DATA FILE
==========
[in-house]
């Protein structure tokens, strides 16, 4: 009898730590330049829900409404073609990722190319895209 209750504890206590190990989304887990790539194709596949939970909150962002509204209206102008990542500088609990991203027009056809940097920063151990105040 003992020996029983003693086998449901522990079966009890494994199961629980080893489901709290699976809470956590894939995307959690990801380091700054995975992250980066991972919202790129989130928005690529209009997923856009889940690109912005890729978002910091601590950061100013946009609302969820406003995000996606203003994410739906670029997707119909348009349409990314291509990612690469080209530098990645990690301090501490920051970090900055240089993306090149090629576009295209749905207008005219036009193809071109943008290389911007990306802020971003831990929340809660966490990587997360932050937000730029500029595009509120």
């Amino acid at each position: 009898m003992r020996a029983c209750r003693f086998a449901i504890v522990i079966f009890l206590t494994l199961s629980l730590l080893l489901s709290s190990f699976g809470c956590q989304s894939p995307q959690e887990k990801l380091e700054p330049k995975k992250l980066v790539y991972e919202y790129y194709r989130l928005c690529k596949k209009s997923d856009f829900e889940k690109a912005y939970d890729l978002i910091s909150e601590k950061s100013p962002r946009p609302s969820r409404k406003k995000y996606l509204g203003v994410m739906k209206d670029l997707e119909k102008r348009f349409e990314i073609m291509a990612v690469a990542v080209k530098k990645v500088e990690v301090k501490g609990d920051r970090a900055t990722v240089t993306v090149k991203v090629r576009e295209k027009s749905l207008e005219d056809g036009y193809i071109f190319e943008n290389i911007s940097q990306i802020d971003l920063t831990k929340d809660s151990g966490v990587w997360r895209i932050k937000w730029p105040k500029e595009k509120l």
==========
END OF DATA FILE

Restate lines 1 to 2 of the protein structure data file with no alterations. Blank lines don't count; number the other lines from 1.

[in-house]
């Protein structure tokens, strides 16, 4: 009898730590330049829900409404073609990722190319895209 209750504890206590190990989304887990790539194709596949939970909150962002509204209206102008990542500088609990991203027009056809940097920063151990105040 003992020996029983003693086998449901522990079966009890494994199961629980080893489901709290699976809470956590894939995307959690990801380091700054995975992250980066991972919202790129989130928005690529209009997923856009889940690109912005890729978002910091601590950061100013946009609302969820406003995000996606203003994410739906670029997707119909348009349409990314291509990612690469080209530098990645990690301090501490920051970090900055240089993306090149090629576009295209749905207008005219036009193809071109943008290389911007990306802020971003831990929340809660966490990587997360932050937000730029500029595009509120």